Only important points from the mains point of view;
- The Indian government has embarked on a programme to turn the country into a digital economy.
- It has unveiled a series of initiatives—from introducing Digital Locker, which eliminates the need for people to carry hard copies of documents issued by the government, to demonetization, which has spurred the use of digital payments across the country.
- The move towards a digital economy is likely to help trigger a fresh wave of economic growth, attract more investment, and create new jobs, across multiple sectors.
A big challenge, that of cybersecurity
- With the move towards a digital economy, increasing amount of consumer and citizen data will be stored digitally and a large number of transactions will be carried out online, by companies, individuals as well as government departments.
- That makes India a bigger target for cyber-criminals and hackers.
- Various stakeholders, especially Indian companies, need to be better prepared to handle this threat.
- there are many cyberattacks that go undetected and unreported
- The losses emanate from operational disruptions, loss of sensitive information and designs, customer churn and impact on brand image, as well as increase in legal claims and insurance premium.
- As such, there is limited awareness of the need for specialized and customized industry-specific cybersecurity measures which are significantly different from IT security and need to be adapted by the industry.
- There is low existing capability, or lack of skill sets, to drive cyber security agendas.
Time to reboot
Misconceptions about cyber security is that cyber attacks are restricted to the financial services and banking sector. It is important to note that industrial companies are equally vulnerable.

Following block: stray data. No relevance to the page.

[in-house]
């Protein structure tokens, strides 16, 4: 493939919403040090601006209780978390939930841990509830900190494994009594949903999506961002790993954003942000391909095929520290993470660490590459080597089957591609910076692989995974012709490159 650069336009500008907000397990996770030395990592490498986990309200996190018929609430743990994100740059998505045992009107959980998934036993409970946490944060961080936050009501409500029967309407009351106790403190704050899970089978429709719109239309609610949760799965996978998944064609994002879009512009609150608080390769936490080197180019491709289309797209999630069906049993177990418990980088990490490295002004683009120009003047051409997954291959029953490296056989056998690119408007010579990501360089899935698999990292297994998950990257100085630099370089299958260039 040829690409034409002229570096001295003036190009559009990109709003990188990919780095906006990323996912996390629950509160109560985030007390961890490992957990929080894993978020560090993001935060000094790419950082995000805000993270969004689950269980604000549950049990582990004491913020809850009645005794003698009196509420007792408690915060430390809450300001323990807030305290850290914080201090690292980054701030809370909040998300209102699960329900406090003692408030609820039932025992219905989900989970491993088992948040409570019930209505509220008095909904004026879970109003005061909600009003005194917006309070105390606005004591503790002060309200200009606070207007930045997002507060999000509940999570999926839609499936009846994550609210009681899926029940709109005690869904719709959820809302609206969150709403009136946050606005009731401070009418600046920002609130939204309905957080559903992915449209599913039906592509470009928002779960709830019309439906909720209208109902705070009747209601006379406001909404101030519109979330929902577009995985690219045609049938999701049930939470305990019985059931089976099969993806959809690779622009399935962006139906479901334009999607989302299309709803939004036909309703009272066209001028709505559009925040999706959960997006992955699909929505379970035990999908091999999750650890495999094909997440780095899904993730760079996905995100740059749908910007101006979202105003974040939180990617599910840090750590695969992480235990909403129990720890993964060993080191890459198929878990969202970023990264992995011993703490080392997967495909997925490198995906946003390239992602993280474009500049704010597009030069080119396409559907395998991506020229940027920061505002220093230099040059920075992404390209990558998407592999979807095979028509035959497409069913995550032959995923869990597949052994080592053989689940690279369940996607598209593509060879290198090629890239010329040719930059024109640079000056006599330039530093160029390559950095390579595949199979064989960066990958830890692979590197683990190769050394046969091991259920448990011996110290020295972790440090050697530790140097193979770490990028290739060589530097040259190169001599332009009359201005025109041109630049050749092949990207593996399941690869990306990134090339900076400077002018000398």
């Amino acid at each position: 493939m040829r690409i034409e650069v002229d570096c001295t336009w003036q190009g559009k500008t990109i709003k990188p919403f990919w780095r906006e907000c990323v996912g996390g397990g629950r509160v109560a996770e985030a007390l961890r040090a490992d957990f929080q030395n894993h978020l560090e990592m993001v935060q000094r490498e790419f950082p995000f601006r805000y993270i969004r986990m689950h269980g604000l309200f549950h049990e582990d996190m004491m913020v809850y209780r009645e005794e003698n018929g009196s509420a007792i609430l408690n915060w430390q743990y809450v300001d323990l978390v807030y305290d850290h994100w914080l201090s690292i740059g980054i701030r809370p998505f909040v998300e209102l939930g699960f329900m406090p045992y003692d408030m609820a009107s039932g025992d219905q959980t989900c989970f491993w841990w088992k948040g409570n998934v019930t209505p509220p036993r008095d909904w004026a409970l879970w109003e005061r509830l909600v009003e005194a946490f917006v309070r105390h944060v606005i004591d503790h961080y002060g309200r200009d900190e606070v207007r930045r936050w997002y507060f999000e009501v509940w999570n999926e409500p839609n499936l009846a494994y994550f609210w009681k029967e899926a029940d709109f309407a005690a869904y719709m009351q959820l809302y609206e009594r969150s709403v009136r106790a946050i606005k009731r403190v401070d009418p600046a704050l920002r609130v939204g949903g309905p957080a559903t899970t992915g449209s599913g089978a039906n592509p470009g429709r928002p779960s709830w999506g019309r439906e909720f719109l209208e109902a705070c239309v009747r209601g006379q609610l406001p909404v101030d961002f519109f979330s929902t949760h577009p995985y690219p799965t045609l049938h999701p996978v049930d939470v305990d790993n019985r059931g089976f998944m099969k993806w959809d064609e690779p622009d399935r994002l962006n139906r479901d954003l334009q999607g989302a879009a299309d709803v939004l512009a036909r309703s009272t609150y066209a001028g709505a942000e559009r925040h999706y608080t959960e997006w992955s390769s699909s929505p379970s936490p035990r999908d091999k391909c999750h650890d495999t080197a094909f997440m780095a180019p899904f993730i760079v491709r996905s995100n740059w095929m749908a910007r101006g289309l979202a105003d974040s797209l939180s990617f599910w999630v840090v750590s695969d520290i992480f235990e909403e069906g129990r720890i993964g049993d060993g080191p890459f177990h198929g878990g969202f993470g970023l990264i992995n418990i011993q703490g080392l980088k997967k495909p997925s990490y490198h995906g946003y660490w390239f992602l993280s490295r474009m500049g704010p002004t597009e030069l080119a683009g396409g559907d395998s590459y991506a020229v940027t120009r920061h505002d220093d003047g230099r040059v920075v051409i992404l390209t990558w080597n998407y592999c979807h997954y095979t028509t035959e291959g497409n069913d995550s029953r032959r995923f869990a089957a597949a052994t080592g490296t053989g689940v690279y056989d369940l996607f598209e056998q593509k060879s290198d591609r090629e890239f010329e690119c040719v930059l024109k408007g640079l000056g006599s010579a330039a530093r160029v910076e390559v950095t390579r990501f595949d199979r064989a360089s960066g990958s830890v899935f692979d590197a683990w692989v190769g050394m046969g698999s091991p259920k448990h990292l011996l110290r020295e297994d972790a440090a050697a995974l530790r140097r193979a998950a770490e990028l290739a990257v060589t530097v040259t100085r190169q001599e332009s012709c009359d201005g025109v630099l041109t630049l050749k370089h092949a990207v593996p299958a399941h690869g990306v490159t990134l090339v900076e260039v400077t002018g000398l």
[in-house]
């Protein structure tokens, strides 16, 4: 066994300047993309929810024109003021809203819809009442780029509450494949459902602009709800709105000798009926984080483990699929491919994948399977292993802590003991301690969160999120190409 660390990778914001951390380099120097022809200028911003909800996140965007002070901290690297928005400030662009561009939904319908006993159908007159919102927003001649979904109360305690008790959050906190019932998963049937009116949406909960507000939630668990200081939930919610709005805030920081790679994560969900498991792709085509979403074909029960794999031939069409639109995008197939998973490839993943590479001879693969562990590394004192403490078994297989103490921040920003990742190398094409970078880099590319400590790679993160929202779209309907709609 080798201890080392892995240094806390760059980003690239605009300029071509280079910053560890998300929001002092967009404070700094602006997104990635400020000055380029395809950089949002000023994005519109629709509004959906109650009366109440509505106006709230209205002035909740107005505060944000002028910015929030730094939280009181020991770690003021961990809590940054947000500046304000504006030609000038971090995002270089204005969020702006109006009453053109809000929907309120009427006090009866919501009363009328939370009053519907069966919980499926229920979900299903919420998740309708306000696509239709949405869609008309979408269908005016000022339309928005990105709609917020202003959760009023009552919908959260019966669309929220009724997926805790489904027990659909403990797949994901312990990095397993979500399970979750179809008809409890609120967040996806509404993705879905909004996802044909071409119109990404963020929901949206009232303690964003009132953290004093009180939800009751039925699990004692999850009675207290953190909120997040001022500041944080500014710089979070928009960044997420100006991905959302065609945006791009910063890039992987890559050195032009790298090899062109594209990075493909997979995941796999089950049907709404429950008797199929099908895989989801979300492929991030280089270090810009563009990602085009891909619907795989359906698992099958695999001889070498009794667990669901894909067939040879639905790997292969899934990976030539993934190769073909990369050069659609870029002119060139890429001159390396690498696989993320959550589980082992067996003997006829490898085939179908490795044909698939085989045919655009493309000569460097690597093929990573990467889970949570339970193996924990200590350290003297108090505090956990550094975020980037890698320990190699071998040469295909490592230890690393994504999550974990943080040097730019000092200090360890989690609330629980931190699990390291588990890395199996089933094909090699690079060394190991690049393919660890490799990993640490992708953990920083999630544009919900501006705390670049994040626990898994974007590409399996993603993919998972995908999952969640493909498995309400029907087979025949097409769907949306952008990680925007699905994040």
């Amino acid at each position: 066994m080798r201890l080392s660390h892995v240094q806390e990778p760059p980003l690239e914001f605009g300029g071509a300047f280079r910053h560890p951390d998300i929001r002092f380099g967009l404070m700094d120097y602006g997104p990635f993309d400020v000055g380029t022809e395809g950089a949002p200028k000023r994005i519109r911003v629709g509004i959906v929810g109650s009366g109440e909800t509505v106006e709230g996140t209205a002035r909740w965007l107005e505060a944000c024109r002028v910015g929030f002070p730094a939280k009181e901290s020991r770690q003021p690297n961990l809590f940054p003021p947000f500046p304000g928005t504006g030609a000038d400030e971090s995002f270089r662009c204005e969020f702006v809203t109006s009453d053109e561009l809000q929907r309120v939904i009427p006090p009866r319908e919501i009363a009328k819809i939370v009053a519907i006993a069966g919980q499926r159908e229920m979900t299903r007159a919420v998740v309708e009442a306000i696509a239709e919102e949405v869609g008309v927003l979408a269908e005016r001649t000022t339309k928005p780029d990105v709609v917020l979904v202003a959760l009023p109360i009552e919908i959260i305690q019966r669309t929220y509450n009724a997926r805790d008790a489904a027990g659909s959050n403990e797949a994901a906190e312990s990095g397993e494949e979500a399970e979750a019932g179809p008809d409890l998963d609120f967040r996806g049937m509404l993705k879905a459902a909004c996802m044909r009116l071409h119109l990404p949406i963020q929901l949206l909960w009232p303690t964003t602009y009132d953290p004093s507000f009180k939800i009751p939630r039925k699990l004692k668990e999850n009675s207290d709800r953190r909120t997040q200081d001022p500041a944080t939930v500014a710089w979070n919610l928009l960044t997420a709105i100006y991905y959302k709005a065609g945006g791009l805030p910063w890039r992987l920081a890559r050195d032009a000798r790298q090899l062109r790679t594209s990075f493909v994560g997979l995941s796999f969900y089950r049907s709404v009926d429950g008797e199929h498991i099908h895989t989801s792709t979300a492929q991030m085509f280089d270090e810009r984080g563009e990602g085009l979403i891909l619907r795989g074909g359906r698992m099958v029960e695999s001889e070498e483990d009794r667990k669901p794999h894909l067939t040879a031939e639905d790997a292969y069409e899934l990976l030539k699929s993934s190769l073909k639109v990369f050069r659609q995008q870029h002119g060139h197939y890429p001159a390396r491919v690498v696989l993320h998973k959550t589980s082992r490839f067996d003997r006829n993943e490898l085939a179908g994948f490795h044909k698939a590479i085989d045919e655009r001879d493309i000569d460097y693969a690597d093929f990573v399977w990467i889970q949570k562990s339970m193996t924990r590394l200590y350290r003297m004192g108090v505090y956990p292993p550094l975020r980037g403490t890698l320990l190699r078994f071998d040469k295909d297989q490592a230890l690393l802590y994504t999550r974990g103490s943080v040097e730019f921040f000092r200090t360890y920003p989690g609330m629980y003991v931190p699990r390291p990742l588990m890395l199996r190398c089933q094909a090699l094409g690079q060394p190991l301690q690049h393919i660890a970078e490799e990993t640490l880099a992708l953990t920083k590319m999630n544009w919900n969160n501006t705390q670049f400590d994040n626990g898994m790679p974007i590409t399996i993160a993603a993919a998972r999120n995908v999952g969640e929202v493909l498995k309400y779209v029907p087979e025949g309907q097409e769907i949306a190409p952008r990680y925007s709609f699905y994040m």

- India need to be proactive to ensure they foster efficiency and efficacy in cyber security management.
- The vision for this has to come from the very top.
- It is important that the chief executive officers make this a high priority on the management agenda and build clearly defined security road maps to have a more structured implementation in line with their security strategy.
There is a need to change the perception of cyber security from being a passive agent, to an active business enabler. Finally, the regulators need to ensure they are covering all aspects at their end. This includes regulations that set minimum standards on cyber security for companies across the country.
India is sitting on the cusp of digital evolution. The government has overcome its detractors with an eagle-eyed focus to achieve this goal for the country. It is now up to companies to ensure they are ready and prepared to harness and exploit the opportunities this evolution will bring. The only way to do that is to ensure that cybersecurity finds its way into the boardroom agenda.